Leland Maurice Mendelson (March 24, 1933 – December 25, 2019) was an American television producer and the executive producer of the many Peanuts animated specials.
Leland Maurice Mendelson
March 24, 1933
|Died||December 25, 2019 (aged 86)|
Hillsborough, California, U.S.
|Alma mater||Stanford University|
|Known for||Executive producer of Peanuts animated specials|
Mendelson was born in San Francisco, California, but grew up in San Mateo, graduating from San Mateo High School. He entered Stanford University in 1950, where he majored in English. After graduating in 1954, he spent three years in the Air Force where he served as a lieutenant. He then worked several years for his father, a vegetable grower and shipper.
Mendelson's career in television began in 1961, when he started working at San Francisco's KPIX-TV, where he created public service announcements. A fortunate find of some antique film footage of the 1915 San Francisco World's Fair led to Mendelson's first production, a documentary entitled The Innocent Fair. The documentary was the first in a series on the history of the city, San Francisco Pageant, for which Mendelson won a Peabody Award.
Mendelson left KPIX in 1963 to form his own production company. His first work was a documentary on Willie Mays, A Man Named Mays. Shortly after the documentary aired, Mendelson came across a Peanuts comic strip that revolved around Charlie Brown's baseball team. Mendelson thought that since he'd just "done the world's greatest baseball player, now [he] should do the world's worst baseball player, Charlie Brown." Mendelson approached Peanuts creator Charles Schulz with the idea of producing a documentary on Schulz and his strip. Schulz, who had enjoyed the Mays documentary, readily agreed. The 1965 documentary, Charlie Brown & Charles Schulz, was the beginning of a 30-year collaboration between Schulz and Mendelson.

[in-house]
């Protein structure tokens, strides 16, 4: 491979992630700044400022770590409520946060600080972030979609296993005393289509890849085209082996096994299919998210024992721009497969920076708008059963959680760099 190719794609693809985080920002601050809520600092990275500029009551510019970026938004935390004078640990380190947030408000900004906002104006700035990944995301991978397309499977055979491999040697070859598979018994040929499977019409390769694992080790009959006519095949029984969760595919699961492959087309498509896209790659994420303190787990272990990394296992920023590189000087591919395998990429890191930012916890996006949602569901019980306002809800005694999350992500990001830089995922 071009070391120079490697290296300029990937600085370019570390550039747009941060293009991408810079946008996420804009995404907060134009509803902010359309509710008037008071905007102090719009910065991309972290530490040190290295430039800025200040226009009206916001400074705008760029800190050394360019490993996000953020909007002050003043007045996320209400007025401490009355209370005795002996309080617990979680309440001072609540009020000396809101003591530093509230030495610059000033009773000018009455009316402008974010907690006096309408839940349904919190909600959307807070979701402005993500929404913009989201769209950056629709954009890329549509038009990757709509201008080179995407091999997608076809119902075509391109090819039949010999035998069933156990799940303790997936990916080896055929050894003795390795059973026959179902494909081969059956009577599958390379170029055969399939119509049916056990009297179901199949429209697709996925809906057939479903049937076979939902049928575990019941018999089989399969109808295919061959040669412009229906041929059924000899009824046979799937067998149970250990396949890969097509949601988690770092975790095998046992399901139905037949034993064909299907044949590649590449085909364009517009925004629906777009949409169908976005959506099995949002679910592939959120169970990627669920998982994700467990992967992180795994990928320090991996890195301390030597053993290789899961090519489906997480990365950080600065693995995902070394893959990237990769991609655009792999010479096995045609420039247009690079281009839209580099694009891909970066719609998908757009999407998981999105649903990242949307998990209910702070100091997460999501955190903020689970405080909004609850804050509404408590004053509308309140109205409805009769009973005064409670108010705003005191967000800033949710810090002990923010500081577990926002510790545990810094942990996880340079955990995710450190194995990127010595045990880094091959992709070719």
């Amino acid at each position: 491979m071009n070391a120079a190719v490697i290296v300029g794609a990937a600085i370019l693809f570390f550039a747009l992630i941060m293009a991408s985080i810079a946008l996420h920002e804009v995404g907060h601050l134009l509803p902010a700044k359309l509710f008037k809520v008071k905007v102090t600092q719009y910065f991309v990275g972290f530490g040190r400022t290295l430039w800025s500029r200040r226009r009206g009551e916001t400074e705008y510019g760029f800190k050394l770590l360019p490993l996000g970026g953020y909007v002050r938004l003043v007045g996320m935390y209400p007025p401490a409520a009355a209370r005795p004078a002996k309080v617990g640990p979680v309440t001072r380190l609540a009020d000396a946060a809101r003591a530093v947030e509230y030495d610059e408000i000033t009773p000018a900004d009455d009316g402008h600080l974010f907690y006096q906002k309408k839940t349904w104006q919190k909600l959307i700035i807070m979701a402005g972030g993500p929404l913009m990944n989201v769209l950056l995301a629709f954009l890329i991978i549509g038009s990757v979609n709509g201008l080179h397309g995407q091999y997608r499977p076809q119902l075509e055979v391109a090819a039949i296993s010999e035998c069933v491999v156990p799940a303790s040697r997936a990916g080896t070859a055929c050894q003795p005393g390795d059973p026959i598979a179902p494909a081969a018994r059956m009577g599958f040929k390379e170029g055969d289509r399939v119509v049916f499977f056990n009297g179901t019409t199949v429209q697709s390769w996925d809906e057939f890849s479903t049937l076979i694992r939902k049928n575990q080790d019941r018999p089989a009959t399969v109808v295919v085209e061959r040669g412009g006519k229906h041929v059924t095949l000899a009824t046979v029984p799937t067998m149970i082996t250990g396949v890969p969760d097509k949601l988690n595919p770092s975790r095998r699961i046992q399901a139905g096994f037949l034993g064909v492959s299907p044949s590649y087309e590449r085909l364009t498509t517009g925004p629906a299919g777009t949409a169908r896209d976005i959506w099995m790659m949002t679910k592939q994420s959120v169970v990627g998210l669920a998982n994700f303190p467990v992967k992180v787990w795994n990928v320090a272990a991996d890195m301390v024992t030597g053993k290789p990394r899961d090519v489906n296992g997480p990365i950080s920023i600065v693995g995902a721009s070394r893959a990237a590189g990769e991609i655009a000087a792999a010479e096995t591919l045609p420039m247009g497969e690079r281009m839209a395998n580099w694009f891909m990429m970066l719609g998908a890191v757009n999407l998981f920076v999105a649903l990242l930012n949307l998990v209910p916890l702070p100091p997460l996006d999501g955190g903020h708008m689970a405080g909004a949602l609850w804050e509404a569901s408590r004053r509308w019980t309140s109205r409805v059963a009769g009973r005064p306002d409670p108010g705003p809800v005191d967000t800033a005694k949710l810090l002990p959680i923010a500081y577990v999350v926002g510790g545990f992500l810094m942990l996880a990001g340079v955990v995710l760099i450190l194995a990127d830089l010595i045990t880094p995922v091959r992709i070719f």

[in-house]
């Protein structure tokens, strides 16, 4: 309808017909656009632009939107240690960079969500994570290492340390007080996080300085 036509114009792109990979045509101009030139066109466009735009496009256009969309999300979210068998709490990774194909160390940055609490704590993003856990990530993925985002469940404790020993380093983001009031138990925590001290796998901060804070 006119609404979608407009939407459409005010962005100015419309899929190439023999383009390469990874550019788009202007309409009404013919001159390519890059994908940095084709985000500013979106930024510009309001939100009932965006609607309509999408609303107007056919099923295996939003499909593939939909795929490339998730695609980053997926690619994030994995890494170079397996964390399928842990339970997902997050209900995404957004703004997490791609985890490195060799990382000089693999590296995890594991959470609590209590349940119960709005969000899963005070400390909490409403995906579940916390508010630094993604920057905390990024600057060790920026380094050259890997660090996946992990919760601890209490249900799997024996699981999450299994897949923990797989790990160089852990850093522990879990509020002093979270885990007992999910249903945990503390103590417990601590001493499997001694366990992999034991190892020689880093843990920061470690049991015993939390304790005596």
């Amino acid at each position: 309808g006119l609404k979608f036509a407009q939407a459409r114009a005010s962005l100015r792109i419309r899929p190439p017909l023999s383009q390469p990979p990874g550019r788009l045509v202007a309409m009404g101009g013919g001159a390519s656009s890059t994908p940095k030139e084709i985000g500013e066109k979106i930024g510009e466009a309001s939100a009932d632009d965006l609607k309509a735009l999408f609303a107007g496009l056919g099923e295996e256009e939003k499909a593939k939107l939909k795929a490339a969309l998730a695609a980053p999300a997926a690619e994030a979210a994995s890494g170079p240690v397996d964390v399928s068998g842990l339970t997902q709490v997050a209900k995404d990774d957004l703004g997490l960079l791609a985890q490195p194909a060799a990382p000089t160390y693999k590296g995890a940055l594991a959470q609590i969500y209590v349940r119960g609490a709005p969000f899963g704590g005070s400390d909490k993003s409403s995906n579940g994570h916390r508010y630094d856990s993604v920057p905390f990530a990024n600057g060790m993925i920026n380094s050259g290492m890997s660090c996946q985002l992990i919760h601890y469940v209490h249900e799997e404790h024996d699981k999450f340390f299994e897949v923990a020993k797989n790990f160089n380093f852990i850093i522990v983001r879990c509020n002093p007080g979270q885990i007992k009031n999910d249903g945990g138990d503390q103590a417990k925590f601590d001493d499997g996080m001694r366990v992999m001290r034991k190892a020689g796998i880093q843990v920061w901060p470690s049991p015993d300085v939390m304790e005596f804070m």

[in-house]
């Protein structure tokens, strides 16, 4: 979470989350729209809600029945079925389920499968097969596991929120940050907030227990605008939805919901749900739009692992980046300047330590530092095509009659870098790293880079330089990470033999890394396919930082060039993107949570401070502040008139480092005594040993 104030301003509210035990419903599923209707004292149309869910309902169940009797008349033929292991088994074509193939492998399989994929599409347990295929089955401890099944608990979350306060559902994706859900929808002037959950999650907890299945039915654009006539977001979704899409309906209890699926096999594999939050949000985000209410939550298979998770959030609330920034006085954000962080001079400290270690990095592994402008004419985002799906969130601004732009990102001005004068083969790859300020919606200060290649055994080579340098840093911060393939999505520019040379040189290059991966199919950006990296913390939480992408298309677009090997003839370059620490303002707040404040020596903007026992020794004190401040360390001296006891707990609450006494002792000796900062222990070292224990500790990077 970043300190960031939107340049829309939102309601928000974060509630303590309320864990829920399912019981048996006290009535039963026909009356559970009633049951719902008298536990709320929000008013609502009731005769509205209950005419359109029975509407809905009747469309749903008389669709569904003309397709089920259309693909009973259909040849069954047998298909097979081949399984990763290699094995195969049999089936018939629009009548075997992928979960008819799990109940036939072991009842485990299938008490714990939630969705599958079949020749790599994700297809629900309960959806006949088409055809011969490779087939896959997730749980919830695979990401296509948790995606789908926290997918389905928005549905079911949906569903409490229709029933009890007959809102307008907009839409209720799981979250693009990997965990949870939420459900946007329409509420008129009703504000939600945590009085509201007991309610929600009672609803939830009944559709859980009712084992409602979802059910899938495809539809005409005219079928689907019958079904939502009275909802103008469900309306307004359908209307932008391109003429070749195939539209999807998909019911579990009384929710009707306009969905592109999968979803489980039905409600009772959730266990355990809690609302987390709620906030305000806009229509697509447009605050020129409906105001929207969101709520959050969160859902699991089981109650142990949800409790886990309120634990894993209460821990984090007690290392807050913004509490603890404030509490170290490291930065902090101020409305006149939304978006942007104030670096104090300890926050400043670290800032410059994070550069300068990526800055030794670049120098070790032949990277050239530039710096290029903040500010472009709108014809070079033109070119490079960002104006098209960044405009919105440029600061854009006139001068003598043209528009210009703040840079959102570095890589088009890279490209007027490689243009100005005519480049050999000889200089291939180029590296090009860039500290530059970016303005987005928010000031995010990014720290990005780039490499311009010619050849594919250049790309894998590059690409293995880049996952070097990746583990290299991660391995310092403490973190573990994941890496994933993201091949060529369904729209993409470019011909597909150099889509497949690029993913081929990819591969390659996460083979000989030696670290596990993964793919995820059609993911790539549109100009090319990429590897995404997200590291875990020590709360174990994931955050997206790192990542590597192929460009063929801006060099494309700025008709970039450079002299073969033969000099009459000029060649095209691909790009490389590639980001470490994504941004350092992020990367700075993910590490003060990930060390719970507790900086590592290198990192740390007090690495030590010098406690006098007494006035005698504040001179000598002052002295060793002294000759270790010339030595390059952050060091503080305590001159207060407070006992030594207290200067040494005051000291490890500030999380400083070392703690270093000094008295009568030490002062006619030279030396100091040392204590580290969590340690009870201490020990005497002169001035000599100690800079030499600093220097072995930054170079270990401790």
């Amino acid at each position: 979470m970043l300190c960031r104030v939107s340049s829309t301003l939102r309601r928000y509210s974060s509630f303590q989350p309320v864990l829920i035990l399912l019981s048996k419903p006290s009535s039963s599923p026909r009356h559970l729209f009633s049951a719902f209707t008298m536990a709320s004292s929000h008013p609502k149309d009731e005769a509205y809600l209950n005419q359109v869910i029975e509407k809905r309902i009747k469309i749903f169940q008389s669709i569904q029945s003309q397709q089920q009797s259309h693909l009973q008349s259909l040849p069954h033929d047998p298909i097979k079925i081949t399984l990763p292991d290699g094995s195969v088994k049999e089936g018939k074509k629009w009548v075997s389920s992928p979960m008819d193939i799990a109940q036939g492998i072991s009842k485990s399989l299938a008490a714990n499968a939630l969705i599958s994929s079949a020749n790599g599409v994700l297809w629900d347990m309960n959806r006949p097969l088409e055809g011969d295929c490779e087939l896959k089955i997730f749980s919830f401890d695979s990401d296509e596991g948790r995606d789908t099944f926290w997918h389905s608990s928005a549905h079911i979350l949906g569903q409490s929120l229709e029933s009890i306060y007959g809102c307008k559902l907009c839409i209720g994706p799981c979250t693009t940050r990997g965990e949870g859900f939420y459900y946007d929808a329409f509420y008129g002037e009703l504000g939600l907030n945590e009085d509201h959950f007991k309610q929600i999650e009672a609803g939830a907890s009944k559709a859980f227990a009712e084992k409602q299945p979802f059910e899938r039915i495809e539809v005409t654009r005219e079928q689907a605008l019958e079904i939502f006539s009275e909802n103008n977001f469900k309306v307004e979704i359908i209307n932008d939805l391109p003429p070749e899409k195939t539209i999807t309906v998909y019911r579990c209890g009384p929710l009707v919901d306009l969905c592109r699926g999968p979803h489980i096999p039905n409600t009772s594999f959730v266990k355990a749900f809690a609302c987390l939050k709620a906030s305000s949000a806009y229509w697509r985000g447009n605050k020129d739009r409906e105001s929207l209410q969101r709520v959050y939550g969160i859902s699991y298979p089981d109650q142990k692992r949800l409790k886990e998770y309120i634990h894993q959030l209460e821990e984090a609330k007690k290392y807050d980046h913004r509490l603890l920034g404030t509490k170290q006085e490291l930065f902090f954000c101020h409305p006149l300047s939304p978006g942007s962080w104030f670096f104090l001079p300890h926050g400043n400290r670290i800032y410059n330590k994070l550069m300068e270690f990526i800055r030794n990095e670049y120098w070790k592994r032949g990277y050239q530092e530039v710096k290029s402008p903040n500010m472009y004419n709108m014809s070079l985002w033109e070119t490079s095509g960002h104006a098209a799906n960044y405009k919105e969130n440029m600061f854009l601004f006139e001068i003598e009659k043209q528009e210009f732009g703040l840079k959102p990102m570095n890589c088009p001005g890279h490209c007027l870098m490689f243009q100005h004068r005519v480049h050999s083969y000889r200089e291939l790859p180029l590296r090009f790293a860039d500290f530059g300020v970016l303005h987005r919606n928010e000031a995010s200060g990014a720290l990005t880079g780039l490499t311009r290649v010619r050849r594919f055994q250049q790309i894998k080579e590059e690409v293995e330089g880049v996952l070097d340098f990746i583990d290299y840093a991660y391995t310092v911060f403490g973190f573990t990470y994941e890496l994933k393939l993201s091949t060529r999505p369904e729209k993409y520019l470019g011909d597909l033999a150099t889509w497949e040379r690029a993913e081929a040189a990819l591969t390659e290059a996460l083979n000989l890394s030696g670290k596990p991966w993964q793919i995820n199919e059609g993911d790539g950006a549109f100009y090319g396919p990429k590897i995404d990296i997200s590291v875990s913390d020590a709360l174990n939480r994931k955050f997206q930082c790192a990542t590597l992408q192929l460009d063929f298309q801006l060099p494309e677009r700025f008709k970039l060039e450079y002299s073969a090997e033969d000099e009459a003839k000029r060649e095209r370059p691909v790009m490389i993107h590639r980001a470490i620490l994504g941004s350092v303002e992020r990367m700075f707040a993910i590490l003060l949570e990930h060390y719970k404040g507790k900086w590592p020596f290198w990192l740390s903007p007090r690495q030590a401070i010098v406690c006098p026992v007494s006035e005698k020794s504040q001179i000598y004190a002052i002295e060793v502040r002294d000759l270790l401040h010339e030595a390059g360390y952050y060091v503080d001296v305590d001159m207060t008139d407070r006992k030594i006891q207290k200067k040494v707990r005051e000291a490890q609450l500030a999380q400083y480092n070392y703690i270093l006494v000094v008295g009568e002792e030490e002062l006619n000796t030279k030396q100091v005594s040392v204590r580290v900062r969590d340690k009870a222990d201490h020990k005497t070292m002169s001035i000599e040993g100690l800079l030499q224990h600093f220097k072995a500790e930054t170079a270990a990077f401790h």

While Mendelson was attempting to find a market for the Schulz documentary, he was approached by The Coca-Cola Company, who asked him if he was interested in producing an animated Christmas special for television. Mendelson was, and he immediately contacted Schulz in regards to using the Peanuts characters. Schulz in turn suggested hiring animator and director Bill Meléndez, whom Schulz had worked with while creating a Peanuts-themed advertising campaign for the Ford Motor Company. Mendelson also hired jazz composer Vince Guaraldi after hearing a Guaraldi-composed song while driving across the Golden Gate Bridge.
After a hurried six-month production period, A Charlie Brown Christmas aired December 9, 1965, on CBS. The show went on to win both the Emmy and Peabody award, and was the first of over 40 animated Peanuts specials created by Mendelson, Meléndez and Schulz. In addition, they collaborated on The Charlie Brown and Snoopy Show, which ran on Saturday mornings during the 1980s.
Mendelson founded and headed Lee Mendelson Film Productions, a Burlingame, California-based television and film production company. Mendelson Productions has produced over 100 television and film productions, winning 12 Emmys and 4 Peabodys, as well as numerous Grammy, Emmy, and Oscar nominations. Mendelson died on December 25, 2019, from lung cancer, leaving a wife, Ploenta, and four children.
- Mibach, Emily (December 27, 2019). "Lee Mendelson, executive producer of Peanuts TV specials, dies". Palo Alto Daily Post. Retrieved December 28, 2019.
- Gurman, Sarah (June 1, 2006). "Lee Mendelson, Producer of This is America, Charlie Brown and all of the other Peanuts primetime specials". Animation Magazine. ISSN 1041-617X.
- Greilsamer, Marc (November 1997). "Life After Snoopy". Stanford Alumni Magazine.
- "Lee Mendelson Awards & Nominations". Academy of Television Arts & Sciences. Retrieved November 30, 2015.